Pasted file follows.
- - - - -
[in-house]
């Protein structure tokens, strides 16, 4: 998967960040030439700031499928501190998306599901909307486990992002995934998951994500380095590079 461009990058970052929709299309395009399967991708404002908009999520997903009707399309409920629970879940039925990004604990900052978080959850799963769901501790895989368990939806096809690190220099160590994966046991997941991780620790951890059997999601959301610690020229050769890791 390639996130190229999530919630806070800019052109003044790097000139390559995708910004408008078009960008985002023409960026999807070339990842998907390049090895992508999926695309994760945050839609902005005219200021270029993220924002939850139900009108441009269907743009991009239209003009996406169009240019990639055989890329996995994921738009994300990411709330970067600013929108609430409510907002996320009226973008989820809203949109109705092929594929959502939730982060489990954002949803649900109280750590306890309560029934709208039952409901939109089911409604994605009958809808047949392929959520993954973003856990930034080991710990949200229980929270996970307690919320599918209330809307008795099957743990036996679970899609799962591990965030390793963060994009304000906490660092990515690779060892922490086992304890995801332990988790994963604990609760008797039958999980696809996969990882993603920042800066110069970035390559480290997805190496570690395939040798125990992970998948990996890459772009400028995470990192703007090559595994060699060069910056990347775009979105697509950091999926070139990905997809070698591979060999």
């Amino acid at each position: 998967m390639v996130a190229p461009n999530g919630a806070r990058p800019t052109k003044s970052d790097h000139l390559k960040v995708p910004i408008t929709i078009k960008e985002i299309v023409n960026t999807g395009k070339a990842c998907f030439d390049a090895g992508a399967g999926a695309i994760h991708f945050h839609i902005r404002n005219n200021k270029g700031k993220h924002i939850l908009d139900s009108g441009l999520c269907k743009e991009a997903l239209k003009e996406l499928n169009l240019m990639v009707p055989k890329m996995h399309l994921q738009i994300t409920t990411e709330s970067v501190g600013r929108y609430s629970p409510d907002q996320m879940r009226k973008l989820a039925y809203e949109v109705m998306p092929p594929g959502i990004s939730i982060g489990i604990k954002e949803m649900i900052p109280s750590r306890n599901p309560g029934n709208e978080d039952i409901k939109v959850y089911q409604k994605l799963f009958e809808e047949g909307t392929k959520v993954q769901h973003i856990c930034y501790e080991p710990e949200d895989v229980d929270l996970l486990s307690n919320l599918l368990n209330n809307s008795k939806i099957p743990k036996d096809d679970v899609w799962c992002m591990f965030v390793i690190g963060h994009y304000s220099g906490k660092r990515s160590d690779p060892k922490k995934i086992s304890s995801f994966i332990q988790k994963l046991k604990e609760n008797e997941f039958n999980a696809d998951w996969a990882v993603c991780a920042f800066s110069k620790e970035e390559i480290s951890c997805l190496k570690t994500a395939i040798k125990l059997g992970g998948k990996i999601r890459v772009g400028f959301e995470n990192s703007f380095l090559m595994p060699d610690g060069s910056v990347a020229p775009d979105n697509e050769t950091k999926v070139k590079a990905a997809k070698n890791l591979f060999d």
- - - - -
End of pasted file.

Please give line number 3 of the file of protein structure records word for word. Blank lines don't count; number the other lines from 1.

């Amino acid at each position: 998967m390639v996130a190229p461009n999530g919630a806070r990058p800019t052109k003044s970052d790097h000139l390559k960040v995708p910004i408008t929709i078009k960008e985002i299309v023409n960026t999807g395009k070339a990842c998907f030439d390049a090895g992508a399967g999926a695309i994760h991708f945050h839609i902005r404002n005219n200021k270029g700031k993220h924002i939850l908009d139900s009108g441009l999520c269907k743009e991009a997903l239209k003009e996406l499928n169009l240019m990639v009707p055989k890329m996995h399309l994921q738009i994300t409920t990411e709330s970067v501190g600013r929108y609430s629970p409510d907002q996320m879940r009226k973008l989820a039925y809203e949109v109705m998306p092929p594929g959502i990004s939730i982060g489990i604990k954002e949803m649900i900052p109280s750590r306890n599901p309560g029934n709208e978080d039952i409901k939109v959850y089911q409604k994605l799963f009958e809808e047949g909307t392929k959520v993954q769901h973003i856990c930034y501790e080991p710990e949200d895989v229980d929270l996970l486990s307690n919320l599918l368990n209330n809307s008795k939806i099957p743990k036996d096809d679970v899609w799962c992002m591990f965030v390793i690190g963060h994009y304000s220099g906490k660092r990515s160590d690779p060892k922490k995934i086992s304890s995801f994966i332990q988790k994963l046991k604990e609760n008797e997941f039958n999980a696809d998951w996969a990882v993603c991780a920042f800066s110069k620790e970035e390559i480290s951890c997805l190496k570690t994500a395939i040798k125990l059997g992970g998948k990996i999601r890459v772009g400028f959301e995470n990192s703007f380095l090559m595994p060699d610690g060069s910056v990347a020229p775009d979105n697509e050769t950091k999926v070139k590079a990905a997809k070698n890791l591979f060999d």